When Afzal had a son, he named him Ghalib — after the great Urdu poet that he so loved. When Ghalib started keeping memories, his only memories of his father were of him in jail, locked up. He could meet only for a few precious moments and always asked him to study well to become a scholar—an aelim.
When Afzal was killed and his body was refused to be returned, Ghalib would refuse to believe he had died. He would tell his mother, “Maybe they haven’t killed him yet. Maybe they have hidden him in the deepest cell. Maybe he can still come back.”
While Afzal was alive, his wife had often told him that they will let you out, “Probably decades later, when we are both very, very old, probably when Ghalib is married with kids, they will let you out and we can finally live together”.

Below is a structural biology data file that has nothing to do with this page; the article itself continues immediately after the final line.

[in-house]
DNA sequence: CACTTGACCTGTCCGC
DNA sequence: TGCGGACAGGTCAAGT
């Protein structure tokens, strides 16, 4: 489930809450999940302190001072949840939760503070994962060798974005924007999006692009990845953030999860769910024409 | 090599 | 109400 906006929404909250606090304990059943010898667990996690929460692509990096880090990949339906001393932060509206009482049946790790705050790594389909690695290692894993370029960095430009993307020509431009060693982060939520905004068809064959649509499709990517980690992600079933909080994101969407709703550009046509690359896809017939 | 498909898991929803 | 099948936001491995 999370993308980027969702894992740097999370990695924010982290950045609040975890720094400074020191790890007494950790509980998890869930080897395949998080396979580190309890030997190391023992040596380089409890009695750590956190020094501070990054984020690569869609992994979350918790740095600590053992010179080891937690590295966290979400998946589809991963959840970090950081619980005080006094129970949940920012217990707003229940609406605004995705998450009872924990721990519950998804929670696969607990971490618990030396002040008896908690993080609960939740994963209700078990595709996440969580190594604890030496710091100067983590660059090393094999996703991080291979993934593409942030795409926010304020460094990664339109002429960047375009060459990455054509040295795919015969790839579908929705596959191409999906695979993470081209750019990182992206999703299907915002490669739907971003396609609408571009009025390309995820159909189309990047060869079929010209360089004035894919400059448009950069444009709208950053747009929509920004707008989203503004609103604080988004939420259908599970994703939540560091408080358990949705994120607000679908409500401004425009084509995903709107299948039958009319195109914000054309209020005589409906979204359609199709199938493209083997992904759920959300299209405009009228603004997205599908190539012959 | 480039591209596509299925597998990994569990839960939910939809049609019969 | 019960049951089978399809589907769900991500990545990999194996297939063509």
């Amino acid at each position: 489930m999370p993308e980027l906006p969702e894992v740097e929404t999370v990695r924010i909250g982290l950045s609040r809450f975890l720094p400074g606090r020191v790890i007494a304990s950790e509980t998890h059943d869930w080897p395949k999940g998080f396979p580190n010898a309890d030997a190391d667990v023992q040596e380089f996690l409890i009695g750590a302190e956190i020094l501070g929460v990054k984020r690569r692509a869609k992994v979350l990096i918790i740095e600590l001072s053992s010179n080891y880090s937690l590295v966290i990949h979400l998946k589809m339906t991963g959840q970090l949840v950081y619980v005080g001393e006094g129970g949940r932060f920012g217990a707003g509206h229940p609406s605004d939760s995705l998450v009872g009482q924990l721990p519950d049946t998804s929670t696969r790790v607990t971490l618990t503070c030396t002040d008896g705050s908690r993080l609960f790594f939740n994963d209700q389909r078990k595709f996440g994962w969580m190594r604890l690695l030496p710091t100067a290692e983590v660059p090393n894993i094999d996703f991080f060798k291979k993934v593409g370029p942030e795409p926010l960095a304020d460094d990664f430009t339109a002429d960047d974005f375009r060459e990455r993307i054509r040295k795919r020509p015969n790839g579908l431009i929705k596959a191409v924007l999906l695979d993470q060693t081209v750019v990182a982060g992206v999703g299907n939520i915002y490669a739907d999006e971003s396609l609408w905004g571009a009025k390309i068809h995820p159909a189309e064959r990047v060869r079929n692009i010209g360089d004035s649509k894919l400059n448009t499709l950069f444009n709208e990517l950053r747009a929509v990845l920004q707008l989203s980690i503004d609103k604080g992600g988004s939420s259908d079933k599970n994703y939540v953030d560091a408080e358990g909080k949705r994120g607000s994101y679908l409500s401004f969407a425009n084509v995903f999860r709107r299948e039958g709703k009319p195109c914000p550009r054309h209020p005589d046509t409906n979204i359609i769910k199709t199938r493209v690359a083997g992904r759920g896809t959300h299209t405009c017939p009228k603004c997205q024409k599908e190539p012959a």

Tabassum would meet her husband once a year. Afzal would sit across from her. They would hold hands. They would hold hands to make up for their uncertainty, their fear, their separation. They would hold hands to conjure up the ghosts of their past selves; of Afzal singing on their wedding day, calling her pyaari; of Afzal making her sit near him as he made dinner for her with ladle in one hand and a book in the other; of them both raising their son together. In the past, whenever the identity of being a surrendered militant trying to live a normal life with his family became too much for him, he would say “I wish I had a cave to retreat to”. Inside Tihar Jail, shouldering the burdens that modern world has no name for, that modern India has no name for, she would teasingly ask, “Well you are in the cave now, how’s it?” “Zabardast!” he would say.